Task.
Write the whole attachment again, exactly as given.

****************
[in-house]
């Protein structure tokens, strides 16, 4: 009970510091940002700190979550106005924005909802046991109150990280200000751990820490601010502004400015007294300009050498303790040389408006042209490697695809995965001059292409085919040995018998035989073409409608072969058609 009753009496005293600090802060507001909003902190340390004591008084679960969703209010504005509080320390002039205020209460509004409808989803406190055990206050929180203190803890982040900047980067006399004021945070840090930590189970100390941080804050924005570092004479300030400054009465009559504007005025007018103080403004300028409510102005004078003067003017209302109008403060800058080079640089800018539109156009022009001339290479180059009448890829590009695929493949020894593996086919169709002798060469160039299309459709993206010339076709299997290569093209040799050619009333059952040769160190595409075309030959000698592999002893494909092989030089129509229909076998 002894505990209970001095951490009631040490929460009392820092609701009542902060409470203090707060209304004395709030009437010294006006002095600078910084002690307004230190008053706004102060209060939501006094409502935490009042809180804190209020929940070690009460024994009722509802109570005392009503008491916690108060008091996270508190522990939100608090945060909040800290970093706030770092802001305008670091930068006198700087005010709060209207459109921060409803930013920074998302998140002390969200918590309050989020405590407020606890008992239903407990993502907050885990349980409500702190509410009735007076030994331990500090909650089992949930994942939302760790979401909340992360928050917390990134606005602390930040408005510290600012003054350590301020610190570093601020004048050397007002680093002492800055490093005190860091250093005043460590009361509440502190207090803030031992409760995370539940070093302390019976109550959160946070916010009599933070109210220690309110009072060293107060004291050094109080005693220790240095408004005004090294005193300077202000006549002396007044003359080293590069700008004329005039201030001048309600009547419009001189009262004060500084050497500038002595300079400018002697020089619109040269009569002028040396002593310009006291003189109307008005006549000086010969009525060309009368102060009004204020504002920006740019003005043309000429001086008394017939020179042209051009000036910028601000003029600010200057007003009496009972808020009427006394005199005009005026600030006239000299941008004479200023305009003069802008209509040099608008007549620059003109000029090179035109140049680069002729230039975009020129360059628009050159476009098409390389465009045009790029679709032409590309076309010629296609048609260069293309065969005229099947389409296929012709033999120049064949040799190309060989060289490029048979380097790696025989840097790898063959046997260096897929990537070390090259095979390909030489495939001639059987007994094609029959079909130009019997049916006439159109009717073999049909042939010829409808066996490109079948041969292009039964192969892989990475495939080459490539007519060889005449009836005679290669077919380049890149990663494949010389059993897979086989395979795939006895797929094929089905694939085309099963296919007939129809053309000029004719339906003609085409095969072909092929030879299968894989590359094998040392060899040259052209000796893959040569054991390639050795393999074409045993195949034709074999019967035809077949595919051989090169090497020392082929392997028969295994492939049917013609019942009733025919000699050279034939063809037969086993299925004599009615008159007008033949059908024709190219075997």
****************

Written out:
[in-house]
């Protein structure tokens, strides 16, 4: 009970510091940002700190979550106005924005909802046991109150990280200000751990820490601010502004400015007294300009050498303790040389408006042209490697695809995965001059292409085919040995018998035989073409409608072969058609 009753009496005293600090802060507001909003902190340390004591008084679960969703209010504005509080320390002039205020209460509004409808989803406190055990206050929180203190803890982040900047980067006399004021945070840090930590189970100390941080804050924005570092004479300030400054009465009559504007005025007018103080403004300028409510102005004078003067003017209302109008403060800058080079640089800018539109156009022009001339290479180059009448890829590009695929493949020894593996086919169709002798060469160039299309459709993206010339076709299997290569093209040799050619009333059952040769160190595409075309030959000698592999002893494909092989030089129509229909076998 002894505990209970001095951490009631040490929460009392820092609701009542902060409470203090707060209304004395709030009437010294006006002095600078910084002690307004230190008053706004102060209060939501006094409502935490009042809180804190209020929940070690009460024994009722509802109570005392009503008491916690108060008091996270508190522990939100608090945060909040800290970093706030770092802001305008670091930068006198700087005010709060209207459109921060409803930013920074998302998140002390969200918590309050989020405590407020606890008992239903407990993502907050885990349980409500702190509410009735007076030994331990500090909650089992949930994942939302760790979401909340992360928050917390990134606005602390930040408005510290600012003054350590301020610190570093601020004048050397007002680093002492800055490093005190860091250093005043460590009361509440502190207090803030031992409760995370539940070093302390019976109550959160946070916010009599933070109210220690309110009072060293107060004291050094109080005693220790240095408004005004090294005193300077202000006549002396007044003359080293590069700008004329005039201030001048309600009547419009001189009262004060500084050497500038002595300079400018002697020089619109040269009569002028040396002593310009006291003189109307008005006549000086010969009525060309009368102060009004204020504002920006740019003005043309000429001086008394017939020179042209051009000036910028601000003029600010200057007003009496009972808020009427006394005199005009005026600030006239000299941008004479200023305009003069802008209509040099608008007549620059003109000029090179035109140049680069002729230039975009020129360059628009050159476009098409390389465009045009790029679709032409590309076309010629296609048609260069293309065969005229099947389409296929012709033999120049064949040799190309060989060289490029048979380097790696025989840097790898063959046997260096897929990537070390090259095979390909030489495939001639059987007994094609029959079909130009019997049916006439159109009717073999049909042939010829409808066996490109079948041969292009039964192969892989990475495939080459490539007519060889005449009836005679290669077919380049890149990663494949010389059993897979086989395979795939006895797929094929089905694939085309099963296919007939129809053309000029004719339906003609085409095969072909092929030879299968894989590359094998040392060899040259052209000796893959040569054991390639050795393999074409045993195949034709074999019967035809077949595919051989090169090497020392082929392997028969295994492939049917013609019942009733025919000699050279034939063809037969086993299925004599009615008159007008033949059908024709190219075997």